Saturday, January 31, 2009
A huge gamble with bad odds that result in fantastic returns. Ultimately, this is why Director, Ron Howard's latest Oscar nominated film works.
There is also the timeliness of President Obama taking office, which has us really thinking about the significance of the "Highest Office" and our President's responsibility to represent our Country with truth and dignity, none of which surrounded President Nixon before or after his resignation.
But it's the Frost part of Frost/Nixon that gives the story tension and someone to root for. David Frost (Michael Sheen) is a personable, charming, rather self-effacing talk show host in Britain and Australia. His New York show having recently bombed. It's this fact that seems to be his driving motive for wanting to land an interview with disgraced, President Nixon (Frank Langella). Although it's been three years since Nixon's resignation from office, Nixon has yet to grant an interview, although it seems at this point he's open to granting it to the highest bidder. Still, the notion that this "Regis Philbin" type talk show host should or would be the one to ostensibly give Nixon his public trial, seems absurd. Neither the British nor Australian networks will back Frost, and no U.S. studios agree to even broadcast it. He winds up putting up a helluva lot of his own money and has to tap dance to get sponsors.
Smartly, he has brought along his very pragmatic friend and producer, John Birt (Matthew Macfadyen) to help him secure research help in the form of future Award-Winning journalist, Robert Zelnick (Oliver Platt) and passionate for justice, author, James Reston, Jr. (Sam Rockwell). Without the tireless dedication of this trio, Frost's gamble would have left him both penniless and career less in the end. Why? because Frost's main objective was in the "get", he doesn't realize for the longest time the magnitude of responsibility he's taken on in having secured this interview with Nixon.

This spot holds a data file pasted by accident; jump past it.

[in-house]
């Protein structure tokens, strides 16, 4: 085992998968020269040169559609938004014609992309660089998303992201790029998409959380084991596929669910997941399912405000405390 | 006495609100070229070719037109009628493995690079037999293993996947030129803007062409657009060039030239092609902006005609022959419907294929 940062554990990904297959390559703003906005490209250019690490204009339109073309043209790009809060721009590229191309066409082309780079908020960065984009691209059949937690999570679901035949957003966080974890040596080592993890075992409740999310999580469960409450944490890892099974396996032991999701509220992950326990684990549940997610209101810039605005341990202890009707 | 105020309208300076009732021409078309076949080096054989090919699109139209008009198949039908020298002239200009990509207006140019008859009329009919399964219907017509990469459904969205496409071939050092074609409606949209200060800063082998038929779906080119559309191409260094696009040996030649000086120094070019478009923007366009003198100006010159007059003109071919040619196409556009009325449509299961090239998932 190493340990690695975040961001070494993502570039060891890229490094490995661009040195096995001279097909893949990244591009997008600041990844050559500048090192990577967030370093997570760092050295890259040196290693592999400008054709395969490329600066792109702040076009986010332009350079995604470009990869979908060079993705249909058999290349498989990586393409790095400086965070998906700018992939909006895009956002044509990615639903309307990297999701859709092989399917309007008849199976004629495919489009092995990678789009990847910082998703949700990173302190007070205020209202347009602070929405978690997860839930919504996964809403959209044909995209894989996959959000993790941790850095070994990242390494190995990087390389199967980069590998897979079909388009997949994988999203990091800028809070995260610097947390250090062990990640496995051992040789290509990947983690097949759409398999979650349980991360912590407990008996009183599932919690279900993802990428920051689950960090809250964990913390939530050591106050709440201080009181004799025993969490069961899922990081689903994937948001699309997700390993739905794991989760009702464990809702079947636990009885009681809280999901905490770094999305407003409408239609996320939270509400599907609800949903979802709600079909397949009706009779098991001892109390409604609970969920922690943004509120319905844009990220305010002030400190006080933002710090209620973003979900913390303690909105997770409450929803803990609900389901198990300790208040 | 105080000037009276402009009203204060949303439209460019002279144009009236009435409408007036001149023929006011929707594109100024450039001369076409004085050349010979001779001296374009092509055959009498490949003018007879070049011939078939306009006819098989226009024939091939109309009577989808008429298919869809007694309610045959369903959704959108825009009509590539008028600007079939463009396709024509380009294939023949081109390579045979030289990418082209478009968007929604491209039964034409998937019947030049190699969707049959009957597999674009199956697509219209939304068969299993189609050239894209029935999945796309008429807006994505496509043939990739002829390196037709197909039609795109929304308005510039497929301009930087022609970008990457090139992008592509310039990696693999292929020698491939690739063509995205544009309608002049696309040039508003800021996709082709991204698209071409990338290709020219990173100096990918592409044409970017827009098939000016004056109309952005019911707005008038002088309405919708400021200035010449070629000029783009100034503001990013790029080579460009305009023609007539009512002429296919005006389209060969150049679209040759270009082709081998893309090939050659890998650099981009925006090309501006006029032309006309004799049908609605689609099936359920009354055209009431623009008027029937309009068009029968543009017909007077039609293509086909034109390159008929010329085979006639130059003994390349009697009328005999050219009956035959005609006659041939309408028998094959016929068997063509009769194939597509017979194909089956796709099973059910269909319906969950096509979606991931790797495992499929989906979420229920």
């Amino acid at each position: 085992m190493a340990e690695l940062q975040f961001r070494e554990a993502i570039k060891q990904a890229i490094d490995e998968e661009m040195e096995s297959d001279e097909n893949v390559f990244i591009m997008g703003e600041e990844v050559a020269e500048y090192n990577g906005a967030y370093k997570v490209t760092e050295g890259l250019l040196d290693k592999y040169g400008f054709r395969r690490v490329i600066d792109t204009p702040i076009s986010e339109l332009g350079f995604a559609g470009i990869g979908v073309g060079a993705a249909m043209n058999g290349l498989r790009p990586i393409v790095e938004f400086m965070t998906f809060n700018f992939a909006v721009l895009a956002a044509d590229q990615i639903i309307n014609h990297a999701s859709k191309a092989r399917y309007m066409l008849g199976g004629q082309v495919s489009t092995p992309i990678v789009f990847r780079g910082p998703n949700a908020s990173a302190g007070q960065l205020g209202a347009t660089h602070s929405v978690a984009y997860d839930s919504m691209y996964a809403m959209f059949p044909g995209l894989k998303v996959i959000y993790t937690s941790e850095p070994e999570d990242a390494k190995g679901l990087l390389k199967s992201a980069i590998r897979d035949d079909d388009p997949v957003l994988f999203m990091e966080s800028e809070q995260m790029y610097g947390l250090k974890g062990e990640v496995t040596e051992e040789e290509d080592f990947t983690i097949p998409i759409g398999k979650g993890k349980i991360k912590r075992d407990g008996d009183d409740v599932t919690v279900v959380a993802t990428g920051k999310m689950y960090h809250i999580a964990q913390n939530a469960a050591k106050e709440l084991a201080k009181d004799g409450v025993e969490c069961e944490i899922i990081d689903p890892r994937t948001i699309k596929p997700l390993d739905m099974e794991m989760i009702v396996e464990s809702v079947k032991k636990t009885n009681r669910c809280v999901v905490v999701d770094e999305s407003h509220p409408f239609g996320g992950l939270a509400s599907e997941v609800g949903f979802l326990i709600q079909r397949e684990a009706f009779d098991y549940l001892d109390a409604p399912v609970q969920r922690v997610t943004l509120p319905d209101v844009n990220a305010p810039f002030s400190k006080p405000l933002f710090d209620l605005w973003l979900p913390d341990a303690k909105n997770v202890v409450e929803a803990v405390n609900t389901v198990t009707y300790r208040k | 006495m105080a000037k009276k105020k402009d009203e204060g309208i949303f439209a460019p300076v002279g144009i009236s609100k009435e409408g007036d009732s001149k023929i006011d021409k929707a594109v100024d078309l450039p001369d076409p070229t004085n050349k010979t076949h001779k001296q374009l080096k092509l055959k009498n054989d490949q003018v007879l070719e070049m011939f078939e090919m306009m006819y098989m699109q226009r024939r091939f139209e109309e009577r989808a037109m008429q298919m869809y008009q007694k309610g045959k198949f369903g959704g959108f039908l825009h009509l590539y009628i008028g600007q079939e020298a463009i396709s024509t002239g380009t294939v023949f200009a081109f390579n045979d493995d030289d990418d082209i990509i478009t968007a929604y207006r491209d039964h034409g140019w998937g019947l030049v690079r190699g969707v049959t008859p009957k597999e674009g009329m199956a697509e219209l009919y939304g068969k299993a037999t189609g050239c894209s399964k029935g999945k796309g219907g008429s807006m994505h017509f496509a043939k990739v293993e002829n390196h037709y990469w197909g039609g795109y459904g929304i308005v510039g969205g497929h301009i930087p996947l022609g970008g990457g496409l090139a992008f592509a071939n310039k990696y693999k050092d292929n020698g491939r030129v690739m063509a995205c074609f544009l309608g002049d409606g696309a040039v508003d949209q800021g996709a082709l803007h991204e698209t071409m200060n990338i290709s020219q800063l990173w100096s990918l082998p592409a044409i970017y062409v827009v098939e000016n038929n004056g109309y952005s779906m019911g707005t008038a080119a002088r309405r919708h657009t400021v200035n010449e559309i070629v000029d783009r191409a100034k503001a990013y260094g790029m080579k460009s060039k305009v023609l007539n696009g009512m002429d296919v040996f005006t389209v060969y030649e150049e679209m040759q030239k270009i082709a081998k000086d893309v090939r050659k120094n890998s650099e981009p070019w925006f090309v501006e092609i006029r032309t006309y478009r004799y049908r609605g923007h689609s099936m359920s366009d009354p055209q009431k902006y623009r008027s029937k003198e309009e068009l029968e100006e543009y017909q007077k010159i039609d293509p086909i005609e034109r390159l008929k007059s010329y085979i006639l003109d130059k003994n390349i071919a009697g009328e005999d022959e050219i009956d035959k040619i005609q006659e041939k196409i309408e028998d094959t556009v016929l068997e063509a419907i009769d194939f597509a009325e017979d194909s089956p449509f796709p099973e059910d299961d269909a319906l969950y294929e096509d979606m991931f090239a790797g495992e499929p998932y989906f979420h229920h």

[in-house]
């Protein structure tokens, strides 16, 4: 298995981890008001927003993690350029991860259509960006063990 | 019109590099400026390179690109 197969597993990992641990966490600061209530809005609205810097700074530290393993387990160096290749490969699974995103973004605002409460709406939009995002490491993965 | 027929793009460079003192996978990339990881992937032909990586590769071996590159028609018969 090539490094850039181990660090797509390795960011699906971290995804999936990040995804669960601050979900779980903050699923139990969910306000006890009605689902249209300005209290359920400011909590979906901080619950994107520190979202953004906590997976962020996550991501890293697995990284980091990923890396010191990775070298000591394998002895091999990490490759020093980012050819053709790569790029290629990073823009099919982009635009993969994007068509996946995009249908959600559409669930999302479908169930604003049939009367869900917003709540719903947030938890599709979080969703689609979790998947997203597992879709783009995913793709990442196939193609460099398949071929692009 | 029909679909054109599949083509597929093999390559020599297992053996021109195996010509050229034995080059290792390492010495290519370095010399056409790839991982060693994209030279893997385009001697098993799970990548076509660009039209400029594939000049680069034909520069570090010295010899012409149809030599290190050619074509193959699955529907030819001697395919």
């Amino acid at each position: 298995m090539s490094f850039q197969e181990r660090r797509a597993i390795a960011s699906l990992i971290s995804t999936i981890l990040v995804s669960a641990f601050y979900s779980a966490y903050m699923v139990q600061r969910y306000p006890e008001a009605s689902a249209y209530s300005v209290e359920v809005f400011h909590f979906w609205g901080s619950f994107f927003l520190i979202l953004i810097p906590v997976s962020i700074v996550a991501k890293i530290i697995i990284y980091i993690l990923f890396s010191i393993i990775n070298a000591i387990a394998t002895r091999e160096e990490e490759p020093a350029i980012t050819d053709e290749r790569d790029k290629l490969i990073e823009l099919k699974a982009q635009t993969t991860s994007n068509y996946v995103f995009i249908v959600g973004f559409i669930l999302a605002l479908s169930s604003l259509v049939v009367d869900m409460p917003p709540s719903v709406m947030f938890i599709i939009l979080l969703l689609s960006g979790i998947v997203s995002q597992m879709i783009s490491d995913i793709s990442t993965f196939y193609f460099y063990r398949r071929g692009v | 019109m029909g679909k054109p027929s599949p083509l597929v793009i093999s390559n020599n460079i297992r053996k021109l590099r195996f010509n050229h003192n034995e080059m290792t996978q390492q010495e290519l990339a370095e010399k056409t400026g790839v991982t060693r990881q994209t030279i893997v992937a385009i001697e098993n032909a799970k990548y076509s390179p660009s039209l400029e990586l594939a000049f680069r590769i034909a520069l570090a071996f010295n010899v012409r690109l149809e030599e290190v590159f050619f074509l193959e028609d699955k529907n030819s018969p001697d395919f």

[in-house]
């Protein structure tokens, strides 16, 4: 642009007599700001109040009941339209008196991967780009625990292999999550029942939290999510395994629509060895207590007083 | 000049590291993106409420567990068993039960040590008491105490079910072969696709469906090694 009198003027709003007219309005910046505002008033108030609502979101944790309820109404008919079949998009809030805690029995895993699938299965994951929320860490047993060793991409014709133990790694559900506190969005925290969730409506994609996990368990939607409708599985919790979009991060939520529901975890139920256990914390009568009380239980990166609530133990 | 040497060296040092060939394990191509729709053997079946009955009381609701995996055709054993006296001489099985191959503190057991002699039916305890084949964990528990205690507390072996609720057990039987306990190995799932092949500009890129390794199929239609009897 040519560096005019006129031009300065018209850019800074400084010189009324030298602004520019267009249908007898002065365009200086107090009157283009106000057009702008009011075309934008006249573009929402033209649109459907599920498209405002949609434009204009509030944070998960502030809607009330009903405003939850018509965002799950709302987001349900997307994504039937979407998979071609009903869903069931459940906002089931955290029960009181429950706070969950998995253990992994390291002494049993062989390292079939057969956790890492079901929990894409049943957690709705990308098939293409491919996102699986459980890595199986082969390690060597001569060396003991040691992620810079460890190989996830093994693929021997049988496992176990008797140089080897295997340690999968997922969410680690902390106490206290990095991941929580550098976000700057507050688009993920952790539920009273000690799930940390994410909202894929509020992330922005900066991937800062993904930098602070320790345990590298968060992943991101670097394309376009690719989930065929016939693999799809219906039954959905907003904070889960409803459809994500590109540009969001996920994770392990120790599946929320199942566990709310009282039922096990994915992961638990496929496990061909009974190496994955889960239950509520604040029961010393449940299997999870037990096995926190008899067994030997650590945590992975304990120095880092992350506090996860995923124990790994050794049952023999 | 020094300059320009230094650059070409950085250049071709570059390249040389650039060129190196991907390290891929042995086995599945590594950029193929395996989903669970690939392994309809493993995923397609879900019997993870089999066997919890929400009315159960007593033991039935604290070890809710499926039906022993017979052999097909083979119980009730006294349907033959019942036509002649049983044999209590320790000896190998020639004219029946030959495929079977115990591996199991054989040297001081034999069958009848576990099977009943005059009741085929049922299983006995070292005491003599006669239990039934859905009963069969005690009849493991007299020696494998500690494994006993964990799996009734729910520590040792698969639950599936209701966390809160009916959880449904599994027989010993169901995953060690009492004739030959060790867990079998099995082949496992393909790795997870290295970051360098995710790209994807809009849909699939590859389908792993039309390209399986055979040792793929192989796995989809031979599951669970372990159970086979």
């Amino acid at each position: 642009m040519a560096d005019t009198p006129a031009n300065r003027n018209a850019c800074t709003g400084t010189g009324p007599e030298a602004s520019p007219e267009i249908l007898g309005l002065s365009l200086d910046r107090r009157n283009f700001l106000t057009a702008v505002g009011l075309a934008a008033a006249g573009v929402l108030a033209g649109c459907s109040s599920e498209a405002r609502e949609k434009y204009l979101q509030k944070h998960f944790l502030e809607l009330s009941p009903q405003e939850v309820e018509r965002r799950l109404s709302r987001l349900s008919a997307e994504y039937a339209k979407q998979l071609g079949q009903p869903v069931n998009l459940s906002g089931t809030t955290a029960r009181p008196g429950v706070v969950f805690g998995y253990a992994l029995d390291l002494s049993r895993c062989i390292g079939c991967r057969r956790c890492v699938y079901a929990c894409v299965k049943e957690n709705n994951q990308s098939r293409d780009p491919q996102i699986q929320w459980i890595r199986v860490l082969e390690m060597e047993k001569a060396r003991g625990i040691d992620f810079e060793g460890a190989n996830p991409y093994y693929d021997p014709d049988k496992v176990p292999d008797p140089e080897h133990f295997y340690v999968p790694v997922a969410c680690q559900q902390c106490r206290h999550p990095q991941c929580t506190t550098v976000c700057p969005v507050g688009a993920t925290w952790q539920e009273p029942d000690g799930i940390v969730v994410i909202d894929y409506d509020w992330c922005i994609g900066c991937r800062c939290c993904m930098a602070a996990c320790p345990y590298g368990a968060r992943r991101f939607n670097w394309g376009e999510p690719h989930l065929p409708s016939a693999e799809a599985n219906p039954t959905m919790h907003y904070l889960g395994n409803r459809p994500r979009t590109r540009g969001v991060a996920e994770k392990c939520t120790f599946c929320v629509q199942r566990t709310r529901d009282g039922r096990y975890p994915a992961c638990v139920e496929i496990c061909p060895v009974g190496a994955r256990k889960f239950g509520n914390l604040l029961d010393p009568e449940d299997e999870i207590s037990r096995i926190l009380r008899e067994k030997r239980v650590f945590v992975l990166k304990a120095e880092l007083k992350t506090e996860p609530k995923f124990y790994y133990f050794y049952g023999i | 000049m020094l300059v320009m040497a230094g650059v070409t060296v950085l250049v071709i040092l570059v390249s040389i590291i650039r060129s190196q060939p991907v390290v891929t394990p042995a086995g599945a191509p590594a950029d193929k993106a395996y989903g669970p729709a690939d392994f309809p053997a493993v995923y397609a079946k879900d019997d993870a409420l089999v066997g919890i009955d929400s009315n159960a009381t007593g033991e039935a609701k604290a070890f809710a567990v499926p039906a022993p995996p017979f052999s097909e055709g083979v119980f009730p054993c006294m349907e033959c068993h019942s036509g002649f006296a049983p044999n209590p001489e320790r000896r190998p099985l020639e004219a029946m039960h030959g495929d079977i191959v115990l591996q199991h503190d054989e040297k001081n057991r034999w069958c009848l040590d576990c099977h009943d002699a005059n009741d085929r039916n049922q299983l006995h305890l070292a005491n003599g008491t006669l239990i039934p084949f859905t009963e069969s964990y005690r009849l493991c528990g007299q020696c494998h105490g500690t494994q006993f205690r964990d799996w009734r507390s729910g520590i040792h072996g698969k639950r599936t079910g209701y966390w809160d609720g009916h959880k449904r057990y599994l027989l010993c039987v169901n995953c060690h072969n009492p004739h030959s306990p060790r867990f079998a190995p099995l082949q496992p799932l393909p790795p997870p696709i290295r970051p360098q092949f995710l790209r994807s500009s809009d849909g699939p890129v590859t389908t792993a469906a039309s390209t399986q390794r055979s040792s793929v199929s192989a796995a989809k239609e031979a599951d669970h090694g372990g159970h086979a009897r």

The building up of these high stakes is what makes Frost/Nixon a movie (previously a play by same writer, Peter Morgan) and not just a retelling of an historic moment in US politics. You don't need to know all the ins and outs and players involved in the Watergate scandal to tap into the odd adversarial dynamic of unwitting, David Frost as "David" and Tricky Dick as "Goliath".
On a personal note, I'd like to give a shout out to Kate Jennings Grant, who plays a non-speaking Diane Sawyer in the film. She and I knew each other in what seems like a lifetime ago and lost touch. But I'm so happy to see her in such a high-profile flick. Next to be seen in a Catherine Zeta-Jones vehicle "The Rebound" Watch out for this next hot actress!
Rating: Pretty Middle Toe